There are restaurants and cafes with plenty of seating which also make a good place to shelter from the rain.
The clearly defined colour scheme of Wimbledon also makes it unique. The white outfits of the players are always classy, as are the Ralph Lauren designed, Wimbledon coloured uniforms of the lines people, ball kids and umpires. And there are no sponsor logos to break up the white/green/purple/navy colour scheme.
One of the things that I love about the Australian Open is the entertainment. Top bands perform each night and seeing them is included in the price of your ticket. I’d never want that to change that but for variation, there’s something great about the fact that everyone at Wimbledon wants to watch tennis.
A great Wimby thing is that tickets can be resold if you aren’t able to stay until the end of play, with all the resale money going to charity. Because the tickets are so beautifully designed you’ll be tempted to keep them as a souvenir, but you can still get the bar code scanned if you’d like to keep your ticket while offering your seat for resale.
In the local area, Wimbledon Village gets right into the swing of things, with promotions, big balls in shop windows and pubs showing matches on lots of screens. And there are big screens around London where you can go to watch the matches.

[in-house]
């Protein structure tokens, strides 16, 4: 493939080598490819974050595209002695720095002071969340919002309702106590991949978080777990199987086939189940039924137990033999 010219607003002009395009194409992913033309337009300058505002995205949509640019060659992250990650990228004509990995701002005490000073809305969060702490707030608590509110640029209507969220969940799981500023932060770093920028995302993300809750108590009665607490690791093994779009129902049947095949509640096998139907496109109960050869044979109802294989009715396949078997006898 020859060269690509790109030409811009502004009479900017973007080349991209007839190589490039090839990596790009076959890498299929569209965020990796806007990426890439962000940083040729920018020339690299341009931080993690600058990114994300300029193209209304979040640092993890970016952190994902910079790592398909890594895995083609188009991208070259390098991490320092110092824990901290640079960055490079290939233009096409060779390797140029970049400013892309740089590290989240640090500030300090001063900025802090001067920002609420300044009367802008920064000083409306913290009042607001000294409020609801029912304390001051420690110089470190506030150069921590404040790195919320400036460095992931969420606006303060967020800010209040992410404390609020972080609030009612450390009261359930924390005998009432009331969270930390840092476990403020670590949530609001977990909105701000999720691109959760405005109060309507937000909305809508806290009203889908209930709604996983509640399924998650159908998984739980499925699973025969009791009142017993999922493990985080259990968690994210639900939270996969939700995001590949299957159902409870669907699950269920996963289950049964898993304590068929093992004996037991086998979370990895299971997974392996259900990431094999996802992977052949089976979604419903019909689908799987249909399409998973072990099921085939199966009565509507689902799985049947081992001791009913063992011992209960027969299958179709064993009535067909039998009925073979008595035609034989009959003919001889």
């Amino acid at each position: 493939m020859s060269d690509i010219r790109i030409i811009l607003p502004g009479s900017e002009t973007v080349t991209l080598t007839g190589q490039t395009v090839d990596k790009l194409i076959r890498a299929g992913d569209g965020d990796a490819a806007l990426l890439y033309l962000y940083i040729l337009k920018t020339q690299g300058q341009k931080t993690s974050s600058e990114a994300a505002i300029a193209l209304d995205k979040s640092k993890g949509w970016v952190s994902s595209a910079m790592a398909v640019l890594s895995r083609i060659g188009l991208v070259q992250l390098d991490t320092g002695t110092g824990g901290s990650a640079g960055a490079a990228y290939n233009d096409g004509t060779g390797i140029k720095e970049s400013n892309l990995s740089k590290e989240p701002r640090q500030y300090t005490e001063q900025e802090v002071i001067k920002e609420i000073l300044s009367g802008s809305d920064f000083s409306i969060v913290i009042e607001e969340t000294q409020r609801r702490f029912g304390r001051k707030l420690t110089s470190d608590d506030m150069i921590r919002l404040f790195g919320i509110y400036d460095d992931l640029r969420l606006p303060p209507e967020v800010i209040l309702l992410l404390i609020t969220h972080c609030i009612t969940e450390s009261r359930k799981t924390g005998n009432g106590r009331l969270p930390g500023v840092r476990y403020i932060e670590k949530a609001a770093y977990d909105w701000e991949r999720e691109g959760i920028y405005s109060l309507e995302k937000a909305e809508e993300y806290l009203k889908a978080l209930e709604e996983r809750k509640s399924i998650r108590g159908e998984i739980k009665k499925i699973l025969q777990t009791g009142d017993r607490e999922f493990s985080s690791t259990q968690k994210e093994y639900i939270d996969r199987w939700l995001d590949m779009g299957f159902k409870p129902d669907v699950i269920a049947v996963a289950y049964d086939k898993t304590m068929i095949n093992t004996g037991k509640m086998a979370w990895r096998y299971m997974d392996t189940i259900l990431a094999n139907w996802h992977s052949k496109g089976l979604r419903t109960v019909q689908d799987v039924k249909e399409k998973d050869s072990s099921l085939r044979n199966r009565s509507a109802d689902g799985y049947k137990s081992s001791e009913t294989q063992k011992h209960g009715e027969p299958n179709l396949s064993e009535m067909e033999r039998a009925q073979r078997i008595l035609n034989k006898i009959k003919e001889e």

Aside from the weather the toughest thing to deal with for Wimbledon is getting tickets, especially when you’re used to the straight forward process of buying tickets online for all the other slams. Granted that the French Open takes some planning to get online at the right time, but you are able to buy tickets well in advance of the event.
Over the course of several months before Wimbledon we spent a lot of time researching ways to get tickets and strategising over which tickets to try to get, which courts etc etc. Given the Wimby weather, Centre Court tickets are the holy grail because it’s possible for play to continue under the roof when it rains.
We put in a ballot application for tickets.
Tried to get tickets in the Australian Open member’s ballot.
Tried various other avenues to get tickets.
Then a friend offered a Court 3 ticket for the first Wednesday.
Success. The first ticket secured.
From the Saturday before the tournament started we were online a lot of days at both 9am and 12pm, trying to get tickets for the next day, or returns for the day after.
I was prepared to queue if necessary but fortunately, due to quick fingers and the ability to accurately read the squiggly letters that prove you’re not a robot, our time online paid off with Centre Court tickets for Day 1 and Court 3 tickets for Day 4 and 8.
I have the greatest respect for everyone who queues for Wimbledon tickets, especially those who camp overnight. But I can’t help wondering how long the queue can last as a system, as people become more and more used to the ease and convenience that the internet provides. Given that British people are probably the best queuers in the world, I guess only time will tell.
Once you get some tickets and effective wet weather clothing sorted going to Wimbledon is all class. From the big things, to the smaller details, and everything in between.
What has your experience at Wimbledon been like? Which parts did you especially like?
Until next time
Grand Slam Gal